Hindus came into contact with Western science and technology. For local intellectuals, the contact with Western science presented a challenge: Mahendrahal Sircar — was one of the first authors to examine evolutionary theory and its implications for Hindu religious beliefs.
Sircar was an evolutionary theist, who believed that God used evolution to create the current life forms. Evolutionary theism was not a new hypothesis in Hinduism, but the many lines of empirical evidence Darwin provided for evolution gave it a fresh impetus. While Sircar accepted organic evolution through common descent, he questioned the mechanism of natural selection as it was not teleological, which went against his evolutionary theism—this was a widespread problem for the acceptance of evolutionary theory, one that Christian evolutionary theists also wrestled with Bowler The assimilation of western culture prompted various revivalist movements that sought to reaffirm the cultural value of Hinduism.
Responses to evolutionary theory were as diverse as Christian views on this subject, ranging from creationism denial of evolutionary theory based on a perceived incompatibility with Vedic texts to acceptance see C. Brown for a thorough overview. Authors such as Dayananda Saraswati — rejected evolutionary theory. More generally, he claimed that Hinduism and science are in harmony: Hinduism is scientific in spirit, as is evident from its long history of scientific discovery Vivekananda Sri Aurobindo Ghose, a yogi and Indian nationalist, who was educated in the West, formulated a synthesis of evolutionary thought and Hinduism.
He interpreted the classic avatara doctrine, according to which God incarnates into the world repeatedly throughout time, in evolutionary terms. He proposed a metaphysical picture where both spiritual evolution reincarnation and avatars and physical evolution are ultimately a manifestation of God Brahman. Brown for discussion. During the twentieth century, Indian scientists began to gain prominence, including C. Raman —a Nobel Prize winner in physics, and Satyendra Nath Bose —a theoretical physicist who described the behavior of photons statistically, and who gave his name to bosons.
However, these authors were silent on the relationship between their scientific work and their religious beliefs. By contrast, the mathematician Srinivasa Ramanujan — was open about his religious beliefs and their influence on his mathematical work. He claimed that the goddess Namagiri helped him to intuit solutions to mathematical problems.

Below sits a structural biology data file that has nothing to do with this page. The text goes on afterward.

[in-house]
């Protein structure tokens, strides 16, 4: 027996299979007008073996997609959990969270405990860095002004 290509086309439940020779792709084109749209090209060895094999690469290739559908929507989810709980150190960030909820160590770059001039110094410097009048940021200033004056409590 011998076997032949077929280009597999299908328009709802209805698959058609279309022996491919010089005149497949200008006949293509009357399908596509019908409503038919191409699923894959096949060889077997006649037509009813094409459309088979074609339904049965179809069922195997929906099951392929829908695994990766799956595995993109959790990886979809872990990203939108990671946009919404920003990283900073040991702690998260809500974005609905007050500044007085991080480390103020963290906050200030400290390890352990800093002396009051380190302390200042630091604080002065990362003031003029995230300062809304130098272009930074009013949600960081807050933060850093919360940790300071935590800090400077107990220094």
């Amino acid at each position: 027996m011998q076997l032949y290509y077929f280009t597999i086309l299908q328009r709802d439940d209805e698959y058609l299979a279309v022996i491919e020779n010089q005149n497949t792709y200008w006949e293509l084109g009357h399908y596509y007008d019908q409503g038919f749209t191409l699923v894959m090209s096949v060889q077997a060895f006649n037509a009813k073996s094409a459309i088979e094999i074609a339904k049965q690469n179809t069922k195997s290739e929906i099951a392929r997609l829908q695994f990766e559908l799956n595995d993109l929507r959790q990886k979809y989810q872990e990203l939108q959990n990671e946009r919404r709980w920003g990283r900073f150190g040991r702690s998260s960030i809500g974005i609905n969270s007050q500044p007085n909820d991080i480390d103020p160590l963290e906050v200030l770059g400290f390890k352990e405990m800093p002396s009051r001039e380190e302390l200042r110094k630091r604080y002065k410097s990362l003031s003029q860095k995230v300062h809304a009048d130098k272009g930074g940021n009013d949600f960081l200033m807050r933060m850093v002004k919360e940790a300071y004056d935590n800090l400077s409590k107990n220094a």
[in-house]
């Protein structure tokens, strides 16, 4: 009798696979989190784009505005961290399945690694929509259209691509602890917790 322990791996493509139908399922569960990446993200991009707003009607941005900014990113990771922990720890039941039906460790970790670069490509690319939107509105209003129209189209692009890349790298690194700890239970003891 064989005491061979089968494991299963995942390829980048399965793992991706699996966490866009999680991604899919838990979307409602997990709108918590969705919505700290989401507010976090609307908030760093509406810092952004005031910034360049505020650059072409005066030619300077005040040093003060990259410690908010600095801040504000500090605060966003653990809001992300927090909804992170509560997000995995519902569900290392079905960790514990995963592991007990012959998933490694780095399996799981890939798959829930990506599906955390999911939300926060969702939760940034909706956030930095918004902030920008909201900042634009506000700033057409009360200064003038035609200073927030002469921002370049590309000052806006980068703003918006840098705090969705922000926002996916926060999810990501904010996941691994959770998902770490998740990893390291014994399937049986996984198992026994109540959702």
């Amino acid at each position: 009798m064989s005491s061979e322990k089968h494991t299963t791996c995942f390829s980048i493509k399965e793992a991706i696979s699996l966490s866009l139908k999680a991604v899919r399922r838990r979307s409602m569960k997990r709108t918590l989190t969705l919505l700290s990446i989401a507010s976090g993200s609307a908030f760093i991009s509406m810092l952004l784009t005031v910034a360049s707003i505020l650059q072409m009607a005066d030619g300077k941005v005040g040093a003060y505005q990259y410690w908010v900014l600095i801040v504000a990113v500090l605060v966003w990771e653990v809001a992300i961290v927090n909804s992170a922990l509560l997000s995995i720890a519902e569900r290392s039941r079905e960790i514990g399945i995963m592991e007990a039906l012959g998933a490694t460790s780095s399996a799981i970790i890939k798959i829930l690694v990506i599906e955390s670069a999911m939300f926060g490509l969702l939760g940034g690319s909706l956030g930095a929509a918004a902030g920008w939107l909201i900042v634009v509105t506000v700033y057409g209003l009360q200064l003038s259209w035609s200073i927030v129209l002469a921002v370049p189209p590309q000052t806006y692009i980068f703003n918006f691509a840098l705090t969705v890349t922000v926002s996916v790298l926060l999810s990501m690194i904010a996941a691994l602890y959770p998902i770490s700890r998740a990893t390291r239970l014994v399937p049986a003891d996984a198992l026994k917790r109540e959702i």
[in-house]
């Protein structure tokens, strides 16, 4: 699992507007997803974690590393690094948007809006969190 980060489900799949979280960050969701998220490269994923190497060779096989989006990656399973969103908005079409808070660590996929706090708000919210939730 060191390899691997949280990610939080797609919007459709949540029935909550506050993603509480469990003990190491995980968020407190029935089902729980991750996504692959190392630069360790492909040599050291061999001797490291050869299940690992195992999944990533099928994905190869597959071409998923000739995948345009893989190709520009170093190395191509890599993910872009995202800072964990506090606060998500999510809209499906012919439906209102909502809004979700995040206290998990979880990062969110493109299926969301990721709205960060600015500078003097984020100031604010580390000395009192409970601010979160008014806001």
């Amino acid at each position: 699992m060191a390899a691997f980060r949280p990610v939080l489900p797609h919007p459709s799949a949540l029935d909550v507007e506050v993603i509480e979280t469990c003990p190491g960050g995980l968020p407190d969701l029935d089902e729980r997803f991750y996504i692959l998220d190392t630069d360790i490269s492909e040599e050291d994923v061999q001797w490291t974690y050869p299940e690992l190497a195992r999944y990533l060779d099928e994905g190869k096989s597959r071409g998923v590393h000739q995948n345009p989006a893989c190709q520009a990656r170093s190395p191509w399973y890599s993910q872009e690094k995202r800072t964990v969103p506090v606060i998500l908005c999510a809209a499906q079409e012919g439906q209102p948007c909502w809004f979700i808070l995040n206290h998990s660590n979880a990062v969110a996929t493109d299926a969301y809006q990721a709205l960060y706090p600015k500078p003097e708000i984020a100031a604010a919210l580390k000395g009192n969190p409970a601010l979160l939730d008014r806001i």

Likewise, Jagadish Chandra Bose —a theoretical physicist, biologist, biophysicist, botanist, and archaeologist, who worked on radio waves, saw the Hindu idea of unity reflected in the study of nature. He started the Bose institute in Kolkata inthe earliest interdisciplinary scientific institute in India Subbarayappa Contemporary connections between science and religion Current work in the field of science and religion encompasses a wealth of topics, including free will, ethics, human nature, and consciousness.
Contemporary natural theologians discuss fine-tuning, in particular design arguments based on it e. Collinsthe interpretation of multiverse cosmology, and the significance of the Big Bang. For instance, authors such as Hud Hudson have explored the idea that God has actualized the best of all possible multiverses. Here follows an overview of two topics that generated substantial interest and debate over the past decades: This doctrine of creation has the following interrelated features: Differently put, God did not need any pre-existing materials to make the world, unlike, e.
Rather, God created the world freely. This introduces a radical asymmetry between creator and creature: Third, the doctrine of creation holds that creation is essentially good this is repeatedly affirmed in Genesis 1. The world does contain evil, but God does not directly cause this evil to exist.
Moreover, God does not merely passively sustain creation, but rather plays an active role in it, using special divine actions e. Fourth, God made provisions for the end of the world, and will create a new heaven and earth, in this way eradicating evil.
Related to the doctrine of creation are views on divine action. Theologians commonly draw a distinction between general and special divine action. Unfortunately, there is no universally accepted definition of these two concepts in the fields of theology or science and religion.
One way to distinguish them Wildman Drawing this distinction allows for creatures to be autonomous and indicates that God does not micromanage every detail of creation. Still, the distinction is not always clear-cut, as some phenomena are difficult to classify as either general or special divine action.
Alston makes a related distinction between direct and indirect divine acts. God brings about direct acts without the use of natural causes, whereas indirect acts are achieved through natural causes.